David Donnell David.Donnell at EARTHLINK.NET
Thu Jan 31 15:48:59 UTC 2008

This stanza from John Lennon's song "Working Class Hero" is where I
first heard the word "classless", as a 12 yr old in 1970:

[...] A working class hero is something to be
Keep you doped with religion and sex and tv
And you think you're so clever and classless and free
But you're still fucking peasants as far as I can see [...]

Also, btw, the opposite of "classy" or "having class", in my book,
would be "unclassy".

However, the word "classy" itself has always struck me as being
somehow "unclassy"--as if there is perhaps an unintended irony when
people use it. (But I'll have to thenk about that.)

Missourian @ NYC

>---------------------- Information from the mail header
>Sender:       American Dialect Society <ADS-L at LISTSERV.UGA.EDU>
>Poster:       James Harbeck <jharbeck at SYMPATICO.CA>
>Subject:      Re: Classless
>>One can assume, I assume, that the cited U wasn't Harvard, since "common"
>>there has an altogether different meaning.
>Sorry, brevity the soul of obscurity again. I was thinking of the
>U/non-U distinction as propounded in mid-century by Diana Mitford et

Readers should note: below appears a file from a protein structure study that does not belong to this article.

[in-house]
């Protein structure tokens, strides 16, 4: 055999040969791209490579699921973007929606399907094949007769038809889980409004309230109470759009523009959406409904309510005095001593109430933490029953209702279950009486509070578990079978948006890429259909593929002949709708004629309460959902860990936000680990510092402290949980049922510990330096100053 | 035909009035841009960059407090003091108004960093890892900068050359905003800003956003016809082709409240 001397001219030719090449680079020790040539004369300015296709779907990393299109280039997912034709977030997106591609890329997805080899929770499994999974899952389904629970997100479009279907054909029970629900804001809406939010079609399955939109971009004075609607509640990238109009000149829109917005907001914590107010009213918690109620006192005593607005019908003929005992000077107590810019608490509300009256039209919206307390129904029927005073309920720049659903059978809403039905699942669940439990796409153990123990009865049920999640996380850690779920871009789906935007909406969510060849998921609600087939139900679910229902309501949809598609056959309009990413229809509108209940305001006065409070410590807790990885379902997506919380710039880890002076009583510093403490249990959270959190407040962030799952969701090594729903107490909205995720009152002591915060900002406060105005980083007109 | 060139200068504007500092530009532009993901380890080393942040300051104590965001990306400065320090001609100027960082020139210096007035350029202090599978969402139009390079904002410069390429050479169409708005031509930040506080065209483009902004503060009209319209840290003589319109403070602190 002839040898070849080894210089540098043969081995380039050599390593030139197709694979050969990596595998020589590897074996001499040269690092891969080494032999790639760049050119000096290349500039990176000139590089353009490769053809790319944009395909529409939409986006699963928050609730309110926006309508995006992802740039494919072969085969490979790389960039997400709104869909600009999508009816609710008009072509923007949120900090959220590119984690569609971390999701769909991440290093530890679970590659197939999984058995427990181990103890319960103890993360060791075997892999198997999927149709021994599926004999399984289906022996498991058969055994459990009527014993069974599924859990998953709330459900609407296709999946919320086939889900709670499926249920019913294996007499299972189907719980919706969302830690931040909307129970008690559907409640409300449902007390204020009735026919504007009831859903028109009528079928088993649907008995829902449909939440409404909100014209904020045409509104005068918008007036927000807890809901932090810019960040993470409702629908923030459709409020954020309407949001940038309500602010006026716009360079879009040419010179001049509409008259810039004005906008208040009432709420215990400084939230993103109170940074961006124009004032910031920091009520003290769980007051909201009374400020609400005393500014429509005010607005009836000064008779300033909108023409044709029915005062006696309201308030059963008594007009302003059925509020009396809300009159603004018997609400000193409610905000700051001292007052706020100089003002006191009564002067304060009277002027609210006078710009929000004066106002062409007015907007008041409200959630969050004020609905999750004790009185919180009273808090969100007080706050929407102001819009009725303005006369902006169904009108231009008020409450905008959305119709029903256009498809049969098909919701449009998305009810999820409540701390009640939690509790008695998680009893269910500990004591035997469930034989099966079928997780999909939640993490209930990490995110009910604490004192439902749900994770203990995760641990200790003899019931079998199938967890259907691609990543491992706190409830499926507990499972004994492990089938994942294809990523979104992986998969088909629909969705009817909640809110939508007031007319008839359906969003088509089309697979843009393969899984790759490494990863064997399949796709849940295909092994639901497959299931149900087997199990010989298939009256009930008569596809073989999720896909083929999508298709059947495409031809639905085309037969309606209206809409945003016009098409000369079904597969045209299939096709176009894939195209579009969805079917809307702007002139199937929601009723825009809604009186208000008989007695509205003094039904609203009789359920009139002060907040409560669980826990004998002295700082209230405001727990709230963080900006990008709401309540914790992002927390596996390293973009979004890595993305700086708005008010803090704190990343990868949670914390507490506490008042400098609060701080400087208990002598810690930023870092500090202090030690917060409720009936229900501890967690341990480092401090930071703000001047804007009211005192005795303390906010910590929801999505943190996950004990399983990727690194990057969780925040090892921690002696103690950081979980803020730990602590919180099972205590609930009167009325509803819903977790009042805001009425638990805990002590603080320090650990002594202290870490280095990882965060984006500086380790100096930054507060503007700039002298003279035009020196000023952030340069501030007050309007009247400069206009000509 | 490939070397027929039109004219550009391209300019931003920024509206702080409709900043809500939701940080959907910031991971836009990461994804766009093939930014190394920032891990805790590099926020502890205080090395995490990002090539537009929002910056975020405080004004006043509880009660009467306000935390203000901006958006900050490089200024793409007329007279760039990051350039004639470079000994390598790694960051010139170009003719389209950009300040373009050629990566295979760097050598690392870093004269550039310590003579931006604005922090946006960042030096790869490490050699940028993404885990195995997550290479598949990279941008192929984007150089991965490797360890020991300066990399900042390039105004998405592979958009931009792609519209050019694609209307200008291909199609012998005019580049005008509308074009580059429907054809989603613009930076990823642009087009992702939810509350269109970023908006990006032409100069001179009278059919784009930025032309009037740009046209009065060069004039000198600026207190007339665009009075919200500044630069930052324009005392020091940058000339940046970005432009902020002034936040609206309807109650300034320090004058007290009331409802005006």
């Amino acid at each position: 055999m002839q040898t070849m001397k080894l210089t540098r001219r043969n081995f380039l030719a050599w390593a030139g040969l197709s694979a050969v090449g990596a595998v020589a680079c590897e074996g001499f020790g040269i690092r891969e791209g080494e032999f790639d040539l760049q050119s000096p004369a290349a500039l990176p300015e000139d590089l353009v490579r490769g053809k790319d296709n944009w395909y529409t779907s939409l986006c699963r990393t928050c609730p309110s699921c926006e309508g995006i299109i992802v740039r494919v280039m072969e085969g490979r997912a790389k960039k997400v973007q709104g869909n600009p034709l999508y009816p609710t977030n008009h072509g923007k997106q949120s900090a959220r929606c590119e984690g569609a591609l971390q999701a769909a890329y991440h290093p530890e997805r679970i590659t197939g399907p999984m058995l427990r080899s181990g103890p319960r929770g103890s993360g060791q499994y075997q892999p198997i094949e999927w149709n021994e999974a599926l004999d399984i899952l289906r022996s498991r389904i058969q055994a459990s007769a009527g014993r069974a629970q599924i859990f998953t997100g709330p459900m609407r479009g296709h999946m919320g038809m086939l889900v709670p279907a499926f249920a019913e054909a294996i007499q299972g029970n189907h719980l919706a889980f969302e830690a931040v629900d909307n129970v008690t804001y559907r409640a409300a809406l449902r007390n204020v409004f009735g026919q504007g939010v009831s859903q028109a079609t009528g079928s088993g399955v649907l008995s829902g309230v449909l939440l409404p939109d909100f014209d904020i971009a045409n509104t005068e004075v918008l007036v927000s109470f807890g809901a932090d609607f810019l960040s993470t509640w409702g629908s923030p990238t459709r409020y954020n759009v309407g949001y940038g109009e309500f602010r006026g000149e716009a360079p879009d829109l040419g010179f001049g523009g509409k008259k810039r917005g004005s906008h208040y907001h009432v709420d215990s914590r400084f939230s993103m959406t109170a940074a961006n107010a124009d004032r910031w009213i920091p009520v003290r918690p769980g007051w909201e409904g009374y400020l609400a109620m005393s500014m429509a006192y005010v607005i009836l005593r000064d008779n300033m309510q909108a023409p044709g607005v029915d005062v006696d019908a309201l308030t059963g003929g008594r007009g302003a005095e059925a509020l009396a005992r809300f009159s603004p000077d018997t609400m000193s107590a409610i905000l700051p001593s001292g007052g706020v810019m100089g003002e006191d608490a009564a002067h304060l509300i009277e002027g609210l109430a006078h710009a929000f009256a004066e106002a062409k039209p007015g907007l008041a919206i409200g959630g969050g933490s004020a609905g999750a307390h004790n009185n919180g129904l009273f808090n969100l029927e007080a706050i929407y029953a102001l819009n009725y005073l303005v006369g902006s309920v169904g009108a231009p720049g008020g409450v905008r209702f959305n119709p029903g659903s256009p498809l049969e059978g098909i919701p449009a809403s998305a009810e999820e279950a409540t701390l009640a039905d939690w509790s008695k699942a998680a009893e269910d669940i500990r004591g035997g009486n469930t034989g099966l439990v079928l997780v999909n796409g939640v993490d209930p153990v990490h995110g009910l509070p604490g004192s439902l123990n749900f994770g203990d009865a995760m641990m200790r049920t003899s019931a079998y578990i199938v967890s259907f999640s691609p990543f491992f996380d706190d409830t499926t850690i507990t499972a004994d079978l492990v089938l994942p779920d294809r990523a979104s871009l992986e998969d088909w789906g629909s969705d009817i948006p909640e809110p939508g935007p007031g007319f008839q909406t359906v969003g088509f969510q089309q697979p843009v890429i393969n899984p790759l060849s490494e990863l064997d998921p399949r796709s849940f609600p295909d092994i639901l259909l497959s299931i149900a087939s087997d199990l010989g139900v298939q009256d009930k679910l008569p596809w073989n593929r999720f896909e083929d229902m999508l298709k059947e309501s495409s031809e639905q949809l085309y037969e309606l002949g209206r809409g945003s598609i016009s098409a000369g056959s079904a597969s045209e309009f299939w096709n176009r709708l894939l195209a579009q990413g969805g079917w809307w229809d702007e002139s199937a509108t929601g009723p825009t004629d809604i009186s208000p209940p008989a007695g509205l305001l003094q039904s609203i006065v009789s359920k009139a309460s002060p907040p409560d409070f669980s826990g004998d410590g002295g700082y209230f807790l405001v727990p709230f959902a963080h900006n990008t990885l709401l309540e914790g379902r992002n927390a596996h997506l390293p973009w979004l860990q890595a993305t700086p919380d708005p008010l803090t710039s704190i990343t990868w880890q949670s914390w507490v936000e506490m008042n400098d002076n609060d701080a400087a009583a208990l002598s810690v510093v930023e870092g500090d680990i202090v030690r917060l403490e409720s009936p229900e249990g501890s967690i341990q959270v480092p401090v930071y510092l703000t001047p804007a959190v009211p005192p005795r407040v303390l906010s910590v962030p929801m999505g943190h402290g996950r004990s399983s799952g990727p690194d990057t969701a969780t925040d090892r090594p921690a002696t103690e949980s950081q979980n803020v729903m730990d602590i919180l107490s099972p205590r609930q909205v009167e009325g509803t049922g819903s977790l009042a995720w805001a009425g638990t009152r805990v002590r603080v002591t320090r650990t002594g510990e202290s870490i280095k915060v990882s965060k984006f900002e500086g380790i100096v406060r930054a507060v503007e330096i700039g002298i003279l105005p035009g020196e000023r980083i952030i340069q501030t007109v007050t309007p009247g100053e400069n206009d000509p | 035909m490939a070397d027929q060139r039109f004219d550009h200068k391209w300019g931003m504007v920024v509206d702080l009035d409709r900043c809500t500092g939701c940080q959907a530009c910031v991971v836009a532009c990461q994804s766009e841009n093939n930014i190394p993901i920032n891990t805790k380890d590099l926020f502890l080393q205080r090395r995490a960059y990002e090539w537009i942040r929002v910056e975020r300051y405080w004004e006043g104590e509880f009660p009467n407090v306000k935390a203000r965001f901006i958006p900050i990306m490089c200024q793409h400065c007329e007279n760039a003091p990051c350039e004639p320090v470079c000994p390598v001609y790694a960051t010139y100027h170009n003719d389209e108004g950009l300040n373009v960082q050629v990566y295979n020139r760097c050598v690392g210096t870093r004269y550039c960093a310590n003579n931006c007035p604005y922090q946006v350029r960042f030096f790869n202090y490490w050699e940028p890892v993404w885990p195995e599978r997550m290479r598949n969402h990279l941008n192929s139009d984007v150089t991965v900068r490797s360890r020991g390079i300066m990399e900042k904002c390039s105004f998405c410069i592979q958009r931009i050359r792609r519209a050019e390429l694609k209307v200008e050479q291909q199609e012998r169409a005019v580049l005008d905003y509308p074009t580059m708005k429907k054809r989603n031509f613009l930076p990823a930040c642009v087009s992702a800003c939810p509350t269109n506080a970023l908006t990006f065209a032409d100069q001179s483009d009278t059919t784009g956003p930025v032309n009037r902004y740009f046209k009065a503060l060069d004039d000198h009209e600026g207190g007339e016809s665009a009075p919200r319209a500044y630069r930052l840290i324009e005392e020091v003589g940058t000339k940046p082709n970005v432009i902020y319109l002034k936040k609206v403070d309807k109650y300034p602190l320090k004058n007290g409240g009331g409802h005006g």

>al. -- U being upper class.
>I know the Boston area abounds in commons. Also in squares which
>aren't square. Near Tufts U, where I did grad school, there are Davis
>Square, Inman Square, Ball Square, and pretty much every other
>intersection of major streets is a Square too (Harvard Square and
>Brattle Square making a very nice sort of hourglass between them),
>and one thing they nearly all have in common is not being rectilinear
>quadrilaterals. The intersections that _are_ square are generally too
>insignficant to be Squares.
>Oops. Tangent. Sorry. How classless of me. (Wait... I just had class
>today, from 3 to 6 this afternoon.)
>James Harbeck.
>The American Dialect Society -

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